Today’s royalties and charts do use some comprehensive data but they are still tied to yesterday’s industry-centred model of music consumption. Heavily skewed by BBC stats, chart return shops and terrestrial radio, they’re out of touch and locked in a feedback loop with playlists. If you get played anywhere other than national media your chances of royalties are slim.

The royalty systems themselves are about a hundred years old, based on out-of-date concerns. Back then artists needed to prop up falling music hall and sheet music income with a cut from the new media (piano-rolls, records and radio). But today we want our records on the radio and the Internet. We want to sell mechanical copies. How many artists want a per-user royalty on Internet radio or online retail?

Independent CDs already outnumber the Majors by 5:1 (around half the UK platinum albums are indie) and that’s only recognised releases, a fraction of the total. The UK has a growing independent retail sector based on CDs and downloads that rarely get traditional exposure. For these acts the charts and the royalty system are irrelevant.

Royalty distribution could be made more democratic with automated tracking in new media and state-of-the-art payment systems. ID tracking and electronic payment for low value, high volume transactions are common processes in the rest of the business world where full accounting is the norm. (The PRS deal with YouTube—which was allowed to operate without licenses for years—is secret and requires no detailed usage returns even though the data is electronic. It is widely understood to be favourable to Google.) The obscure and partial distributions of the collection societies are out-of-date. Errors in PPL, PRS and MCPS databases (and interminable problems getting them corrected) are completely unnecessary.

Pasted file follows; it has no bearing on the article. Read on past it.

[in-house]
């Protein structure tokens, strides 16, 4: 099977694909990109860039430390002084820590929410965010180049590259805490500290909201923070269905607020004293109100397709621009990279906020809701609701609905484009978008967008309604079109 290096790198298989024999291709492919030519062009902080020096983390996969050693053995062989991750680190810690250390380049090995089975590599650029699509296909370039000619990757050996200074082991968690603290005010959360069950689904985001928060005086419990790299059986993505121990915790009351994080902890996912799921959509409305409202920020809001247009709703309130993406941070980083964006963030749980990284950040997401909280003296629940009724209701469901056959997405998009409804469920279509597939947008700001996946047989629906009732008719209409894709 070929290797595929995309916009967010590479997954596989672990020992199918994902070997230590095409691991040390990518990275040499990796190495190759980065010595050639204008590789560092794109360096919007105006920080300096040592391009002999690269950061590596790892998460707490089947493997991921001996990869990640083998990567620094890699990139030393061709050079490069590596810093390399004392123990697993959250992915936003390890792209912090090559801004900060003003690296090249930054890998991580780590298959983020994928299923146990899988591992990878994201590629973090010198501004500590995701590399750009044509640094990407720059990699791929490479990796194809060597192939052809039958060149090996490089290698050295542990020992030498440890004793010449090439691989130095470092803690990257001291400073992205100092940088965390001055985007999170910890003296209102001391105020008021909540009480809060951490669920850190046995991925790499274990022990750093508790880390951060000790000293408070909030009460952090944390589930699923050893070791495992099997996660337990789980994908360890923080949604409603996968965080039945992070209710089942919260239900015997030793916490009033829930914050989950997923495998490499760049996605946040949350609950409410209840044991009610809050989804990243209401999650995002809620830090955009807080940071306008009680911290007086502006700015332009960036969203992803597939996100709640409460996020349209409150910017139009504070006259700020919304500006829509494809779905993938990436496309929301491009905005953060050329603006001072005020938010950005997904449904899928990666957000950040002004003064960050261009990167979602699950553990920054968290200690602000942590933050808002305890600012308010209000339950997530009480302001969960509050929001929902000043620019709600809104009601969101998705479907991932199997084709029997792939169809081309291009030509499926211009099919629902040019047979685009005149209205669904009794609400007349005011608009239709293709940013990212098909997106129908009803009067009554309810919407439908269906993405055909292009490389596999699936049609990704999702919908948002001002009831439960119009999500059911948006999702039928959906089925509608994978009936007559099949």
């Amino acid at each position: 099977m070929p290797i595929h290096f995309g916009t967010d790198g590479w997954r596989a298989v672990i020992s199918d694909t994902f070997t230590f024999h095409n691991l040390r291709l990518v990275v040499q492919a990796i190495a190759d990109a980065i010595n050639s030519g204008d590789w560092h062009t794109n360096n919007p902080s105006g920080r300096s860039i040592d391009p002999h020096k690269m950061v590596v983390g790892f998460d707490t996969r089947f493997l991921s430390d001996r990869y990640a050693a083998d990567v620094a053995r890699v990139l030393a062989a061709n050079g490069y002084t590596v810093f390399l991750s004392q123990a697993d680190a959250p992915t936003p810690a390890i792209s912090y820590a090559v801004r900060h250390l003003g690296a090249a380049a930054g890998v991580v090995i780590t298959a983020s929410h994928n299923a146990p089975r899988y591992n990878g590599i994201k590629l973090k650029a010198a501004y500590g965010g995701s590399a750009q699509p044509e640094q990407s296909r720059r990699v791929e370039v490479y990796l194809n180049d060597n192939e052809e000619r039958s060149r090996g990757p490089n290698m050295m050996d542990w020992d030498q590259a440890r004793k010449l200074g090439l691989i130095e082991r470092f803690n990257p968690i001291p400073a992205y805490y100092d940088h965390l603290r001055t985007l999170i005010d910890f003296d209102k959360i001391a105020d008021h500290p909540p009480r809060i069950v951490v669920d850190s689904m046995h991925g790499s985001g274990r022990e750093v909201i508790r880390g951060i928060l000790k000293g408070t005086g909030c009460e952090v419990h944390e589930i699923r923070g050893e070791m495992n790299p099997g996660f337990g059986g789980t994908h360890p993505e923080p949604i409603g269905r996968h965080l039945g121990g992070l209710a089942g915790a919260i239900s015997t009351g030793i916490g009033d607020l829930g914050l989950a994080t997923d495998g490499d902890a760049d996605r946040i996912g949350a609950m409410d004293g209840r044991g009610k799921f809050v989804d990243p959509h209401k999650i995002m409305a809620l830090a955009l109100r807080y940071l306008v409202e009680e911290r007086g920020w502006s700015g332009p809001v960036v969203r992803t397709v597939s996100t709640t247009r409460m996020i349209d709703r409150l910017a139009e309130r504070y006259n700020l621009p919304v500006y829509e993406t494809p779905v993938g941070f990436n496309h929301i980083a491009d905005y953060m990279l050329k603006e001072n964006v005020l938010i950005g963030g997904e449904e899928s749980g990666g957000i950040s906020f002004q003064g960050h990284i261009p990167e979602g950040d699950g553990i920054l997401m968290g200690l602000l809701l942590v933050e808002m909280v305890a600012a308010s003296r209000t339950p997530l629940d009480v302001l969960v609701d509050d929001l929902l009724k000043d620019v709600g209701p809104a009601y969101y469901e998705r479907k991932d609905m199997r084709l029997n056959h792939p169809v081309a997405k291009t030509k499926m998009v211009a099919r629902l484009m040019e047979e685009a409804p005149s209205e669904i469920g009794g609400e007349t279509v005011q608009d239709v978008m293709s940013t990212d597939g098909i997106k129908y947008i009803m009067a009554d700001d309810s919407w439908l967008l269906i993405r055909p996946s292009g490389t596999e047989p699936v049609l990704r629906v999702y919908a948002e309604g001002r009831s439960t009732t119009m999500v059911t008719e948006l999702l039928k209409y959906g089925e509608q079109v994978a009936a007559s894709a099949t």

The gridlock of national radio, charts and air-play is an increasingly narrow tool of media fashion. None of it reflects the uncontrolled direct access that millions of artists now have with their audience.

6. UK exiled from the US charts

In March 2011, for the first time in 25 years, UK artists held the top 3 positions in the American album charts after a historic drop in record sales across the board.